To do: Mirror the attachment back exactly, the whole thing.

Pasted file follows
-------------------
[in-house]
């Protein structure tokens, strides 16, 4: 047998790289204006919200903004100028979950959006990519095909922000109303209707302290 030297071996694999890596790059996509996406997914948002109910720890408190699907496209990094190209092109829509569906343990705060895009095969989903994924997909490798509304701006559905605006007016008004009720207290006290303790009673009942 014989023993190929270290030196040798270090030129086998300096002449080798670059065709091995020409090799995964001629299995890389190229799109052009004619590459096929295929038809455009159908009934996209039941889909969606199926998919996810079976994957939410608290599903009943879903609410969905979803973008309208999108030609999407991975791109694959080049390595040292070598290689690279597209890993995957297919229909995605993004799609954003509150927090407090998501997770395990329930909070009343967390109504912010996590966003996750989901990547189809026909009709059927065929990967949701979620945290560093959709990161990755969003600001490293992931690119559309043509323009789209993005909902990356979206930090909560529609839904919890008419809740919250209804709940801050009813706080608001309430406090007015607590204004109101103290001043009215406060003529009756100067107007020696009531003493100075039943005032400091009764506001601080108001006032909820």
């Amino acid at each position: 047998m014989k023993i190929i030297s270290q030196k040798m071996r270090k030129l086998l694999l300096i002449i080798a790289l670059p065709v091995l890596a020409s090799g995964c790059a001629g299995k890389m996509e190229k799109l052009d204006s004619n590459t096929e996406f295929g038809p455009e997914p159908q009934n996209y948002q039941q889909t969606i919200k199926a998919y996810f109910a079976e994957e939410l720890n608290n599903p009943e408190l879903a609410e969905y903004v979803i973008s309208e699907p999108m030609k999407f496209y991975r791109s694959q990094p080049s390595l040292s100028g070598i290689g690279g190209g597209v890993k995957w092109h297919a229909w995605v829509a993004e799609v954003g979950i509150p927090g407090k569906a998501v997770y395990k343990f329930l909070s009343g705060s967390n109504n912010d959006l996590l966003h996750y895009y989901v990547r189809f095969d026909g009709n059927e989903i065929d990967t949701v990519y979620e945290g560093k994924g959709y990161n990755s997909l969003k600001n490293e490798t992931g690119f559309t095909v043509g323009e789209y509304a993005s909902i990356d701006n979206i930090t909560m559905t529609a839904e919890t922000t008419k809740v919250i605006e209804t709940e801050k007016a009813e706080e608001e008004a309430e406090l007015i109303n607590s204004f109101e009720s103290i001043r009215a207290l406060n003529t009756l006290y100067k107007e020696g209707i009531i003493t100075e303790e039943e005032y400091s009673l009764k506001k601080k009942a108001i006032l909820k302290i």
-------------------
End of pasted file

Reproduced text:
[in-house]
């Protein structure tokens, strides 16, 4: 047998790289204006919200903004100028979950959006990519095909922000109303209707302290 030297071996694999890596790059996509996406997914948002109910720890408190699907496209990094190209092109829509569906343990705060895009095969989903994924997909490798509304701006559905605006007016008004009720207290006290303790009673009942 014989023993190929270290030196040798270090030129086998300096002449080798670059065709091995020409090799995964001629299995890389190229799109052009004619590459096929295929038809455009159908009934996209039941889909969606199926998919996810079976994957939410608290599903009943879903609410969905979803973008309208999108030609999407991975791109694959080049390595040292070598290689690279597209890993995957297919229909995605993004799609954003509150927090407090998501997770395990329930909070009343967390109504912010996590966003996750989901990547189809026909009709059927065929990967949701979620945290560093959709990161990755969003600001490293992931690119559309043509323009789209993005909902990356979206930090909560529609839904919890008419809740919250209804709940801050009813706080608001309430406090007015607590204004109101103290001043009215406060003529009756100067107007020696009531003493100075039943005032400091009764506001601080108001006032909820």
């Amino acid at each position: 047998m014989k023993i190929i030297s270290q030196k040798m071996r270090k030129l086998l694999l300096i002449i080798a790289l670059p065709v091995l890596a020409s090799g995964c790059a001629g299995k890389m996509e190229k799109l052009d204006s004619n590459t096929e996406f295929g038809p455009e997914p159908q009934n996209y948002q039941q889909t969606i919200k199926a998919y996810f109910a079976e994957e939410l720890n608290n599903p009943e408190l879903a609410e969905y903004v979803i973008s309208e699907p999108m030609k999407f496209y991975r791109s694959q990094p080049s390595l040292s100028g070598i290689g690279g190209g597209v890993k995957w092109h297919a229909w995605v829509a993004e799609v954003g979950i509150p927090g407090k569906a998501v997770y395990k343990f329930l909070s009343g705060s967390n109504n912010d959006l996590l966003h996750y895009y989901v990547r189809f095969d026909g009709n059927e989903i065929d990967t949701v990519y979620e945290g560093k994924g959709y990161n990755s997909l969003k600001n490293e490798t992931g690119f559309t095909v043509g323009e789209y509304a993005s909902i990356d701006n979206i930090t909560m559905t529609a839904e919890t922000t008419k809740v919250i605006e209804t709940e801050k007016a009813e706080e608001e008004a309430e406090l007015i109303n607590s204004f109101e009720s103290i001043r009215a207290l406060n003529t009756l006290y100067k107007e020696g209707i009531i003493t100075e303790e039943e005032y400091s009673l009764k506001k601080k009942a108001i006032l909820k302290i």